13th edition of Brave Festival named Visible – Invisible will reveal series of unique, often hardly available artistic performances for its viewers. 11 of the invited artists or artistic groups are connected together by social aspect and fact that all of them use art – especially music and theatre not us entertainment but as a tool to influence social changes and reality. Also as weapon against injustice and foreclosure.
More and more often I get the impression that the people who make positive changes in the world outnumber those who want to destroy it. Sadly, good is not as spectacular as violence, war and death. The media feed on a negative view of the world. Commercial taste and money dictate what kind of information will be passed on to the audience. News about local events reaches the global community and everyone shares the same drama. Today it is hard to imagine that the war in Syria and the hundreds of thousands of refugees is one of very many difficult topics on our planet. Not the only one, unfortunately.
Each community, each nation, has its own “chosen ones”. Individuals and organizations who know that creating and understanding are the only way for us all. And even though we are shown children trapped under debris, unfortunately we rarely learn about the thousands of those who avert wars and conflicts before they break out.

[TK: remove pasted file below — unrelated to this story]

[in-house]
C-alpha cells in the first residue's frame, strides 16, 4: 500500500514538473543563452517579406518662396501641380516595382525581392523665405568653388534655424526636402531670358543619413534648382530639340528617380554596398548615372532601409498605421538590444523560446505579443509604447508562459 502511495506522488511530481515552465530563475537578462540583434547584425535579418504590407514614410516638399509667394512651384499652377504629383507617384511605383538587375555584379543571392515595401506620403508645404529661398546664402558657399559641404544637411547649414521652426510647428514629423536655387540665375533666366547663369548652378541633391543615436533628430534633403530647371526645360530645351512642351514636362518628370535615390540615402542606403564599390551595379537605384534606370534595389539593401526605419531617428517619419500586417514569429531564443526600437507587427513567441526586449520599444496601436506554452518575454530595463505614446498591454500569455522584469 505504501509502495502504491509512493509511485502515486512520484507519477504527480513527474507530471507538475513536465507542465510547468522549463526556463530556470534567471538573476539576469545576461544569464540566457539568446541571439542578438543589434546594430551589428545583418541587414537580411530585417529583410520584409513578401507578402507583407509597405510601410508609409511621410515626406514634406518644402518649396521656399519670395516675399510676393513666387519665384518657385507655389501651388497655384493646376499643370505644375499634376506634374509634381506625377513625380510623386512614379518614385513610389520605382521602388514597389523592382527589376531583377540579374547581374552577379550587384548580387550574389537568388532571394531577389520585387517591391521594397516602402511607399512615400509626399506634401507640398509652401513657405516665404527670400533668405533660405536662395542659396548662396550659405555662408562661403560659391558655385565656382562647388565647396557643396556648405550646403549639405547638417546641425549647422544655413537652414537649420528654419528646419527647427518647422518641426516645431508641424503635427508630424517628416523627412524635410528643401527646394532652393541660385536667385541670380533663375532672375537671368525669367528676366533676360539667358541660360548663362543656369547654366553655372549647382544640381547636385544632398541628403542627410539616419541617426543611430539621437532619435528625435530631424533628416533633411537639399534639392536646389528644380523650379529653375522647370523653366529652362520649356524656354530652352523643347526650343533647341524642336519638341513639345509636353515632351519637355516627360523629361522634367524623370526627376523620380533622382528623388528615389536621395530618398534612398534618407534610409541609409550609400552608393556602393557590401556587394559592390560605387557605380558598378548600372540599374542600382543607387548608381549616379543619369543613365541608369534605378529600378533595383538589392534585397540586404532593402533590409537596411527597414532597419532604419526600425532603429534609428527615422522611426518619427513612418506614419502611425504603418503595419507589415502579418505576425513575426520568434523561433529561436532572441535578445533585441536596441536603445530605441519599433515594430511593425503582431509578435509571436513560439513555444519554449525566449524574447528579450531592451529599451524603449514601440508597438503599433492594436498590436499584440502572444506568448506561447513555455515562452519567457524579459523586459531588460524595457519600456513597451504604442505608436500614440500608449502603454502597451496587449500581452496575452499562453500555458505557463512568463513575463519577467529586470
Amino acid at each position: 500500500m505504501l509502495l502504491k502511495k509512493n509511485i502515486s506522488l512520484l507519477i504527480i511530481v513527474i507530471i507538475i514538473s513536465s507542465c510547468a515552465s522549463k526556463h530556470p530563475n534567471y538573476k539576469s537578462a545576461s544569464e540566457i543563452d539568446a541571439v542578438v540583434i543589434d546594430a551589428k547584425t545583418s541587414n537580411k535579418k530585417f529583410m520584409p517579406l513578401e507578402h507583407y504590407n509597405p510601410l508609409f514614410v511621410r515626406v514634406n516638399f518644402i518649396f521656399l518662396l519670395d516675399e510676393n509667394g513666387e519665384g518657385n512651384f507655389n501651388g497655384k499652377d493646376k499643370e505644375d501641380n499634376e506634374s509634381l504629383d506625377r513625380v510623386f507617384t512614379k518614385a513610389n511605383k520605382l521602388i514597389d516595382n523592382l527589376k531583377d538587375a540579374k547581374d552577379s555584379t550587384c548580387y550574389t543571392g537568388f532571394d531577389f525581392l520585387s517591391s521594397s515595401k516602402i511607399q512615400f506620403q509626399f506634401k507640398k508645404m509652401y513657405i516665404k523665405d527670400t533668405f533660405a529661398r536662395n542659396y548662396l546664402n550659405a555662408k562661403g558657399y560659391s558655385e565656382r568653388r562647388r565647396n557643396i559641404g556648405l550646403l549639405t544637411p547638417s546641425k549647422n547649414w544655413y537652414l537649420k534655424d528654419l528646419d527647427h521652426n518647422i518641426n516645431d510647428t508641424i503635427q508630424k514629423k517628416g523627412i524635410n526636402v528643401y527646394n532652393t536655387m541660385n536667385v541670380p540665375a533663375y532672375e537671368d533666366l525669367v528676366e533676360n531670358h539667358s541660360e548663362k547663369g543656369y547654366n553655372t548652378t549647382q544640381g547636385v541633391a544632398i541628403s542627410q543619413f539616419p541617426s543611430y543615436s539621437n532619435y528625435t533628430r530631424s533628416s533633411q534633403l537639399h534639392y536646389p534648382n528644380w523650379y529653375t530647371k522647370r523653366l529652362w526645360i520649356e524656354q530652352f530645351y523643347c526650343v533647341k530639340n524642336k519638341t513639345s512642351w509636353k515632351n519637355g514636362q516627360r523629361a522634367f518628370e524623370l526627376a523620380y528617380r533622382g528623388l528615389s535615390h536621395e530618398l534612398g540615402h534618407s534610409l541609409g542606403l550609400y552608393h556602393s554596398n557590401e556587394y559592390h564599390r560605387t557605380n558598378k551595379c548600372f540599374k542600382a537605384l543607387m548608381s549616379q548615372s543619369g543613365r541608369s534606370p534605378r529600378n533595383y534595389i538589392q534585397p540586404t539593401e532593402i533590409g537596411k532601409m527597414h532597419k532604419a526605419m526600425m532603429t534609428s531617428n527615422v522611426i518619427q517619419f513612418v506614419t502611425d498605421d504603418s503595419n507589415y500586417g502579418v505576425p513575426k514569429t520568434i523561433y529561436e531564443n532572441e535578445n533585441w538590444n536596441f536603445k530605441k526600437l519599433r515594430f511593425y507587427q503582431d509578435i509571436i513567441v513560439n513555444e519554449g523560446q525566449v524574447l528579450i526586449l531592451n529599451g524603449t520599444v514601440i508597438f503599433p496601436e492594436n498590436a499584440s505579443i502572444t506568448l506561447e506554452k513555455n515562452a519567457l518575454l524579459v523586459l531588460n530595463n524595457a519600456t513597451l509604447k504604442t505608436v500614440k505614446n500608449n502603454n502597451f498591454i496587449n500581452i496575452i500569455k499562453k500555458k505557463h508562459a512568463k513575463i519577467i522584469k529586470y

This year’s Brave Festival – “Visible/Invisible” – is about just a few brave ones who have chosen creating, poetry, theatre, music, and fight against threats and stereotypes in their communities. They do tremendous work – they juxtapose media stereotypes with individual paths and bring to this world values full of empathy. Visible locally, they are basically invisible globally. This year’s Brave shows people who address problems, conflicts, violence or being uprooted in a truly constructive way – through art.
The group of albinos from Tanzania are people who are stigmatized, persecuted, often taken for ghosts, but above all they are forced to hide all their lives. As in Africa albinos’ bodies and their parts are considered fetishes. So Albinos are hunted for trophies which astonish with their cruelty.
The symphonic orchestra of Syrian refugees are professional musicians who, like hundreds of thousands of others, fled from their country to escape death. As artists, they strive to change the paradigm common in Europe of an “alien who threatens us”.
Each group and each artist in their own way comments on what can be peacefully changed in a society full of turmoil and social prejudice. All of them exert a positive influence on their communities. They speak directly or metaphorically – every firm superstition or stereotype leads to violence. “We are artists so that nobody suffers” – this could be the motto of this year’s edition of Brave Festival.